November 14, 2011 at 5:21 pm | Reply
    • Bojammah Jones

      amen

      November 14, 2011 at 6:10 pm | Reply
  14. Jon

    We're at the point now where having boots on the ground does us more harm than good. Time to pull back and look for an opening on Iran – some way to spoil their days as much as possible, from the shadows. In addition – how do you think Saudi Arabia would react to a Shiite-dominated Iraq?

    November 14, 2011 at 5:05 pm | Reply
  15. flashtrum

    I used to think it sounded politically dim to think this way, but let's get out of there and never look back. Let the problems in the middle east be the problems FOR the middle east to deal with.

    November 14, 2011 at 3:51 pm | Reply
  16. farokh

    Iran and Iraq both have the American problem, Mr. Rubin, the Israeli Lobbyist, not each others.
    The War between them in 1981 was set up and encouraged by U.S.A and Iraq has been invaded twice by U.S.(1993 and 2001) and occupied since 2001. How is that occupation Iran's problem?
    Iran has U.S problem as well. It was U.S. that supported/protected the criminal Khomieni for over 30 years in Iraq so that one day, when they needed him, they could bring him to power in Iran. How is that Iraq's problem, Mr. Rubin?

    November 14, 2011 at 3:16 pm | Reply
    • Bill

      I think your history dates and facts are a bit off. First of all the USA had nothing to do with protecting or supporting the criminal Khomieni for over 30 years. Khomenia was ousted and given protection and support by France prior to 1980. The US supported the Shaw of Iran up till then and then he was ousted from power and the Iranian students and government took American Hostages at the US Embassy for almost one year. The first Iraq war was a unilateral UN sanctioned invasion in response to Iraq invading Kawait on 2 August 1990 and lasted until February 1991 when Kawait was freed of the invaders. Again, it was not untill March 20, 2003 (little over a year after the US was attacked by Bin Laden during 9/11/11) that the UN sanctioned an invasion of Iraq because of WMD threats very similar to what Iran is doing now with its nuclear power. It is only a matter of time before they are invaded by the western world of nuclear attacks to allies and friends of US and Europe. It all depends on how one looks at things, we all know where we stand.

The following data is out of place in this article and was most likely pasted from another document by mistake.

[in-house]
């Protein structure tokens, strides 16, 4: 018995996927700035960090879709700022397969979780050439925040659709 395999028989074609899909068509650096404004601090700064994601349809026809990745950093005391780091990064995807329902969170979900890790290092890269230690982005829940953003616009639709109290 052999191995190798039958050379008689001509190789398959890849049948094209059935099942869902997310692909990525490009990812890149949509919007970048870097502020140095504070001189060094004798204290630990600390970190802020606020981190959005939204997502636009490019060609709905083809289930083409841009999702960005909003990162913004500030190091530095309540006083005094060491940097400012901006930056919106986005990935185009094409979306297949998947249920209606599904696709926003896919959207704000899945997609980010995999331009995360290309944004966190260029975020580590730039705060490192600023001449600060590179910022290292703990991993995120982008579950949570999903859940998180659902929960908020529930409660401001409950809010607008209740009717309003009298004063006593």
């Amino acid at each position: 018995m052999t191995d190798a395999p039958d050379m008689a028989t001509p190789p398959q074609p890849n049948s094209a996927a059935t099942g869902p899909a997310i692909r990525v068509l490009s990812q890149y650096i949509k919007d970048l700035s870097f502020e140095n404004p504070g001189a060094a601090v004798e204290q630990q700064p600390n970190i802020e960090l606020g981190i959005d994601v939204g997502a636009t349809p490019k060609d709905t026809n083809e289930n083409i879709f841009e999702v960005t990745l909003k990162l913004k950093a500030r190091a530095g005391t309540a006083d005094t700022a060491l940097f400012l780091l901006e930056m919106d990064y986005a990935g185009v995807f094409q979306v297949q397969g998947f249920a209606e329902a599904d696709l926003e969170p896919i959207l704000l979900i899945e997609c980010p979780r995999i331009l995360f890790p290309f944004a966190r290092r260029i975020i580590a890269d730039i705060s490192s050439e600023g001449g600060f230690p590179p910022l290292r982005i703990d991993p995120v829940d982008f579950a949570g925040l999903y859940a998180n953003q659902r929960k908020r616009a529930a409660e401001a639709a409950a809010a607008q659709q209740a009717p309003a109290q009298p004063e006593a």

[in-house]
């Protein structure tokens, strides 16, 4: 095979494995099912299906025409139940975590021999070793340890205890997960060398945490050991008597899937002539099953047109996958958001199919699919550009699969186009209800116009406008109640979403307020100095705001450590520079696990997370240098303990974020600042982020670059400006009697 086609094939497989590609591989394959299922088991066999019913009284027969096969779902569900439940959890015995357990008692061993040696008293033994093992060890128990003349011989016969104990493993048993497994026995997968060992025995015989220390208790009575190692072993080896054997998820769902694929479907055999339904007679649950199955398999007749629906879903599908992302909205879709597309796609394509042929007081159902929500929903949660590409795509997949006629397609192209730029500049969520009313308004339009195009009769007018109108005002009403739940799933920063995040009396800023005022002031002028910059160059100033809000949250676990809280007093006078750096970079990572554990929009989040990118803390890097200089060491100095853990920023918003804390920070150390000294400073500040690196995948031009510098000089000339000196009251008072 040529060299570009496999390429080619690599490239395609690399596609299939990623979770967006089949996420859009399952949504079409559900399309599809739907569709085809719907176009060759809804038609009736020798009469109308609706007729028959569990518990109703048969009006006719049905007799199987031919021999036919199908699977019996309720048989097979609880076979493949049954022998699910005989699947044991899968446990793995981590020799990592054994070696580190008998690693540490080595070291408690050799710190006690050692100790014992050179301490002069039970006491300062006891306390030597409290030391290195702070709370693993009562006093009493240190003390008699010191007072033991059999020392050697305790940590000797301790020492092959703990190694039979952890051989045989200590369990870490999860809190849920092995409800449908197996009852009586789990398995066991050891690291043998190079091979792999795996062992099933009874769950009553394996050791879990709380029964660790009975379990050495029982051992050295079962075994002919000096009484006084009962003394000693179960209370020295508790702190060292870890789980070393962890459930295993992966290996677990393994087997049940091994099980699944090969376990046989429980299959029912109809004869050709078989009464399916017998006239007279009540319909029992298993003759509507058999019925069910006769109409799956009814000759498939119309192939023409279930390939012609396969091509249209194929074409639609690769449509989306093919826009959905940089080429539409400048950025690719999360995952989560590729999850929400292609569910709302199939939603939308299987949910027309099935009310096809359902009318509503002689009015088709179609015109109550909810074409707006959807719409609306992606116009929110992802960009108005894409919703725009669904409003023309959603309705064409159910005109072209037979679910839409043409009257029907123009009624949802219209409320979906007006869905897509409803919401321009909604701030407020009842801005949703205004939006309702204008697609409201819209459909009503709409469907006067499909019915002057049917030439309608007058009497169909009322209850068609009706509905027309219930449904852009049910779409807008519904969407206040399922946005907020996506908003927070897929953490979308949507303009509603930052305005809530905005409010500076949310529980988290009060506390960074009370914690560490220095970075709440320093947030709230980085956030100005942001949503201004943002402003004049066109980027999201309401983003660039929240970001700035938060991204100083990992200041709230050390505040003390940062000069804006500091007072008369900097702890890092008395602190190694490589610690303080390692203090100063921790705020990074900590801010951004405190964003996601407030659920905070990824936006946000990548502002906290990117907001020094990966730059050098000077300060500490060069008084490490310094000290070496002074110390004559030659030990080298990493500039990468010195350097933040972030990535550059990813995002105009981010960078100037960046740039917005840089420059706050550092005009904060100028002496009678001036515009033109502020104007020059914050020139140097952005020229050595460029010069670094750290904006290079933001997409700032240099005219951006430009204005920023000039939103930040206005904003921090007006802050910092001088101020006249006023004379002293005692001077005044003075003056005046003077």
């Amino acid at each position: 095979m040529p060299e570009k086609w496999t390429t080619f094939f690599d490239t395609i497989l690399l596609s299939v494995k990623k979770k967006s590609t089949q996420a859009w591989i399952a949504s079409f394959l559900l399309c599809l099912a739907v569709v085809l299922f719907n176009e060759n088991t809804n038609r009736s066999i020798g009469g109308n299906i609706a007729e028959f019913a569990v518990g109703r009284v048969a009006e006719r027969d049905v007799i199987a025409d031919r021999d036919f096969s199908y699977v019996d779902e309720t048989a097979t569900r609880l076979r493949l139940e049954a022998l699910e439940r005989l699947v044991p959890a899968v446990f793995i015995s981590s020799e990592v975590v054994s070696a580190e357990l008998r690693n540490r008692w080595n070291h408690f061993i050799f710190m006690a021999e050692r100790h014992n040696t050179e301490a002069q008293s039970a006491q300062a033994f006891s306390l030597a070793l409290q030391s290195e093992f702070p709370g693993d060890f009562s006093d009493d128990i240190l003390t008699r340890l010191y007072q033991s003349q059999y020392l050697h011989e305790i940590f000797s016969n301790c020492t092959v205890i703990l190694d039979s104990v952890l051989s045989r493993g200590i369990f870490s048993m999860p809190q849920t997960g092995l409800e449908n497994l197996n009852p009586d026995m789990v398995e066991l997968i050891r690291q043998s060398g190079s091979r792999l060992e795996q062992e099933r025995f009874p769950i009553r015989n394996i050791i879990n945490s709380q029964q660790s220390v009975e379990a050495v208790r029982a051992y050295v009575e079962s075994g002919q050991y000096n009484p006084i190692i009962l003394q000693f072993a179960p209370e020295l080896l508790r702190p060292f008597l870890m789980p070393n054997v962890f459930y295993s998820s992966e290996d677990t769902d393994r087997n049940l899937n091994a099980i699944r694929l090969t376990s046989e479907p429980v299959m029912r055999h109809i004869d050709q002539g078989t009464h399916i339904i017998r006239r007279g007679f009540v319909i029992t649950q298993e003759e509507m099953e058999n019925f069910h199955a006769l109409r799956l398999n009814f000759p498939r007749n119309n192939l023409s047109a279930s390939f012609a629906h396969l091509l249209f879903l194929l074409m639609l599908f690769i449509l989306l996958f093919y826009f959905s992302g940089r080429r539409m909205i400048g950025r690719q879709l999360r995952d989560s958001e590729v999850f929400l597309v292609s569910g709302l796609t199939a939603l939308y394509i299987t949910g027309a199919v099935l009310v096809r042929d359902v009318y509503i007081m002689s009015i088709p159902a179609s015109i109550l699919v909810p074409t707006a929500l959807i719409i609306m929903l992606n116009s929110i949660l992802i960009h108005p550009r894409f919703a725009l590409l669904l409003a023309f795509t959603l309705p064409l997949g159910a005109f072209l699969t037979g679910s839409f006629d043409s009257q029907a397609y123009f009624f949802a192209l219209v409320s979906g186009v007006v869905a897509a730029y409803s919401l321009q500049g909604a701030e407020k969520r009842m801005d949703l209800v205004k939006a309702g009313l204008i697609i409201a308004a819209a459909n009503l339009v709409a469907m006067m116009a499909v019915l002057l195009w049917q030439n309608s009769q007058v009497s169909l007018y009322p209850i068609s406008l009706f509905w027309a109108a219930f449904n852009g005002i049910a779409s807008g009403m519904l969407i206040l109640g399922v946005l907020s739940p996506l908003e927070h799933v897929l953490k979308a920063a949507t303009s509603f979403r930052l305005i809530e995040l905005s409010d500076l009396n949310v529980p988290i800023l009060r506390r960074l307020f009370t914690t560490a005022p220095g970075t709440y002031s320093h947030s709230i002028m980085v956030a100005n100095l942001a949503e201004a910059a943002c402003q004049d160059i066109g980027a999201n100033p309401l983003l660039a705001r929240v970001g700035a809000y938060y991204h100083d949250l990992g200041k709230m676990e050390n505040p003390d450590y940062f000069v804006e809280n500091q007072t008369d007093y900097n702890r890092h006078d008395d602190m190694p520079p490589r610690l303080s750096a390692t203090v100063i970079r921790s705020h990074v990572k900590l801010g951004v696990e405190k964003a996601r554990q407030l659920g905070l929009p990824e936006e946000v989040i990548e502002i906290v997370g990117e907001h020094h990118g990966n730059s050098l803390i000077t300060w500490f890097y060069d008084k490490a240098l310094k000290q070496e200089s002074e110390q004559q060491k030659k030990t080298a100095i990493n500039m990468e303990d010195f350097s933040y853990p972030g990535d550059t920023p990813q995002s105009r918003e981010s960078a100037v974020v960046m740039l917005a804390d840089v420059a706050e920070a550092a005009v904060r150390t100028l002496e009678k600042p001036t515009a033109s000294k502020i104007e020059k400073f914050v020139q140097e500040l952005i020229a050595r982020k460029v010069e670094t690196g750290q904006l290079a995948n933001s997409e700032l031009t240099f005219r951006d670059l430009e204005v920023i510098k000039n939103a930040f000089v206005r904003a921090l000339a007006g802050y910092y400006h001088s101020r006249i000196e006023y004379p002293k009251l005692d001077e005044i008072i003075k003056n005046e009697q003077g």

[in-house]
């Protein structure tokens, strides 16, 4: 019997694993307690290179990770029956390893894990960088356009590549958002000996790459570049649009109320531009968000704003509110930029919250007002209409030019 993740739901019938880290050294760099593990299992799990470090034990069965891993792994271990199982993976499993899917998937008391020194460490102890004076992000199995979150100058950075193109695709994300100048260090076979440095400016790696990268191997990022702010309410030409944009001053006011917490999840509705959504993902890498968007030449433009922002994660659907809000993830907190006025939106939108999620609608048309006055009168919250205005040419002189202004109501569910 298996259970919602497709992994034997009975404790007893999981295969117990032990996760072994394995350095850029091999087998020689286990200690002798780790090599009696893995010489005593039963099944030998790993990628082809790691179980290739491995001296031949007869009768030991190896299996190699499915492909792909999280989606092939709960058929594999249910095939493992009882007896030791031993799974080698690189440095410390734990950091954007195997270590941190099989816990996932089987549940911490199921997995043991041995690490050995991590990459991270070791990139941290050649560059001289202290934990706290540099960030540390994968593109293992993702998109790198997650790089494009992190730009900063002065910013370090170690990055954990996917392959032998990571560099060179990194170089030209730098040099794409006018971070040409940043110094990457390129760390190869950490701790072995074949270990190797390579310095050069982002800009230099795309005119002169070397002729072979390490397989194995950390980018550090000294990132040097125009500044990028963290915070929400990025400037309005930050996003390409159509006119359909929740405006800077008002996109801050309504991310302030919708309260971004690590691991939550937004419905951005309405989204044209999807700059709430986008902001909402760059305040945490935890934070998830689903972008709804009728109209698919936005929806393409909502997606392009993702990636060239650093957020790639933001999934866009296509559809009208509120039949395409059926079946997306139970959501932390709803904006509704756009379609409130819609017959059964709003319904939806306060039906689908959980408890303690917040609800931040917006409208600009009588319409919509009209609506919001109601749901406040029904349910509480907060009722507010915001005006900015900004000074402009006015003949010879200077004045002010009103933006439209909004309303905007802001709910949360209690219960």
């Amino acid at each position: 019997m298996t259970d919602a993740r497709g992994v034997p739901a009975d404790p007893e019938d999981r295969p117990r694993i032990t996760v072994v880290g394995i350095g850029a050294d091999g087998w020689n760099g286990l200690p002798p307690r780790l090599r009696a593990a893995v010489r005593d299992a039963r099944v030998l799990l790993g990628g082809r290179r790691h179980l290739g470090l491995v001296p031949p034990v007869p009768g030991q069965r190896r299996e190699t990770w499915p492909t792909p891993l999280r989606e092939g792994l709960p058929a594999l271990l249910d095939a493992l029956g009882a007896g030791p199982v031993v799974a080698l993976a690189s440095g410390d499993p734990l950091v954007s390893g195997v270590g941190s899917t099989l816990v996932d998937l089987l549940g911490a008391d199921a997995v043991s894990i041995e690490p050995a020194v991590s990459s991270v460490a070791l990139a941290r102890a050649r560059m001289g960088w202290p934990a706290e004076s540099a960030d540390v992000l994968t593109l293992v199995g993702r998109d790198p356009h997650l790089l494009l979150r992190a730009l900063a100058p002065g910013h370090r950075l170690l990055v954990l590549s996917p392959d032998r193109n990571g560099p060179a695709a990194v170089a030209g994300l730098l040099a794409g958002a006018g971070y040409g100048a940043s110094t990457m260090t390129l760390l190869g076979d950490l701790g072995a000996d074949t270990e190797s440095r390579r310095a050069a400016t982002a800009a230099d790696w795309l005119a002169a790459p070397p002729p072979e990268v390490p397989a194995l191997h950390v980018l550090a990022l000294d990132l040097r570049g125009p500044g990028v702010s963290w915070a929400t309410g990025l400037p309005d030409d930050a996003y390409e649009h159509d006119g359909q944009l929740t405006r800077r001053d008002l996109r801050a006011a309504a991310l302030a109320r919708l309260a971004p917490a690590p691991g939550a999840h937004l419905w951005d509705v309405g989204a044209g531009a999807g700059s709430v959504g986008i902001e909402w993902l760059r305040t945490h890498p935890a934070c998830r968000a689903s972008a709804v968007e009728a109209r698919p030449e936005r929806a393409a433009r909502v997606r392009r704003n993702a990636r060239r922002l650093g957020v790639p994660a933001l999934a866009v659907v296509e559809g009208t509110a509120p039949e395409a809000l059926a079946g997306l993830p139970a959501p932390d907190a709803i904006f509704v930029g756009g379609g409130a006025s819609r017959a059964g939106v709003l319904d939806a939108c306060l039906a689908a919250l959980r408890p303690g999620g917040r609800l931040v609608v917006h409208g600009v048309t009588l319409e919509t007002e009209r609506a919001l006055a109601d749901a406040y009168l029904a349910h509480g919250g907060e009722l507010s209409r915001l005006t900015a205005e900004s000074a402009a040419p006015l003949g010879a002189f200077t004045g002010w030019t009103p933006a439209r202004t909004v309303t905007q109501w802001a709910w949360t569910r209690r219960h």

November 14, 2011 at 4:50 pm | Reply
      • slate

        Bill knows his shit

        November 14, 2011 at 7:19 pm |
      • Paul

        No one can perfectly judges about these dates. When Reagan dealt with Iran about hostages, frequently they were in touch together.(At least until end of Iran vs Iraq war) Mullahs are easy to deal that America like it.

        November 15, 2011 at 6:28 am |
    • Bill

      One more thing. Both times the US invaded Iraq was during the administration of a republican president.

      November 14, 2011 at 4:52 pm | Reply
      • Curious

        Just a curiosity. Unless you considered kuwait to be part of iraq at the time of the first gulf war then the US only invaded Iraq once. They stopped at the original borders of kuwait and Iraq and did not go in to finish off Saddam at that time.

        November 14, 2011 at 5:45 pm |
      • Xen1313

        Actually Curious, we did not stop at the border, we stopped 100 miles outside bagdad. At one point in time, we had a Spec Op team have Saddam in their sights and was given the wave off to not take him out then. The administration didn't want to be seen as a president that assassinates other foriegn leaders.

        November 14, 2011 at 11:29 pm |
    • Bojammah Jones

      Why is it moslems never take the blame for moslem behavior. Its everyone's fault but theirs. This is why americans are suspicious of the moslems who move here – they are never honest. Untll they grow up and behave, there will never be peace in the world. If you want acceptance, then grow up and behave.

      November 14, 2011 at 6:09 pm | Reply
      • Adriane